“Chris Pappas knows that progressives aim to bring diverse communities together, not divide. And Chris had the courage to be an out and proud leader when same-sex relationships were still illegal in New Hampshire and most of the nation,” Meloy added. “He fought to ensure Planned Parenthood received the funding it needed and pushed for affordable healthcare despite rabid opposition from conservatives. That takes backbone, and he will bring to Congress that same courage and fighting spirit on behalf of all New Hampshirites.”

But Sullivan’s campaign says the mailer is not homophobic, and is based on the issues, including whether Pappas is committed to ensuring health care access for all people, or whether is too closely tied to corporate interests, specifically the anti-union National Federation of Independent Businesses, which has ties to the infamous Koch Brothers, a pair of real-life Republican megadonors who frequently insert themselves into political races to back candidates who oppose regulation and favor business interests. 

“Chris Pappas has been attacking Maura Sullivan for months, either directly on his website, indirectly in his TV ads, and now in direct mail,” Whitney Larsen, Sullivan’s campaign manager, said in a statement. “The fact is, Chris Pappas welcomed with open arms the endorsement of the NFIB, which is a Koch Brothers front group that wanted to repeal Obamacare. That is a fact and it should raise very serious concerns for New Hampshire Democrats, especially when Chris tries to claim he’s a progressive on health care issues.”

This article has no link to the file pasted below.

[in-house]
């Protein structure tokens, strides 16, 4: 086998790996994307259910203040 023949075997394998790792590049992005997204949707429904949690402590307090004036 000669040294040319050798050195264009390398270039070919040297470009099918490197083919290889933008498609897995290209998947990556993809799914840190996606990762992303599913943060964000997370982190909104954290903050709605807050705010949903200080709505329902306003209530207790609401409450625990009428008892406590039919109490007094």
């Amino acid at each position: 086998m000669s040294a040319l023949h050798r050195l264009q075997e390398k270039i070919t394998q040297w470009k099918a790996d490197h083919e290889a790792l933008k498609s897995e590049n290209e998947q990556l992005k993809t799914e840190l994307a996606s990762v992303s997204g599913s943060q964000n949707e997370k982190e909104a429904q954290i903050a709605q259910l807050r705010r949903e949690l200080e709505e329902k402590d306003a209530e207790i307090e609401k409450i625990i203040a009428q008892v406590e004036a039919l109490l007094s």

Larsen noted that the NRA and pro-gun groups have been attacking Sullivan for being a “gun-grabber” because she took a firm stand on gun reform measures — something that Papas has refused to do.

“Look at what the right wing is doing in this race and it tells you for sure who the real progressive with a backbone is,” said Larsen. “They aren’t attacking Chris because they know he won’t stand up when it counts. They are attacking Maura because they know a Marine never backs down from a fight.”

Larsen added that Pappas has not shied away from attacking Sullivan in his own mailers or television ads. In two separate instances, Pappas has bemoaned “big money in politics,” referring the nearly $1.8 million that Sullivan has been able to raise — most of which has come in the form of large-dollars donations, and over 90 percent of which has come from outside of New Hampshire, according to an analysis by Axios.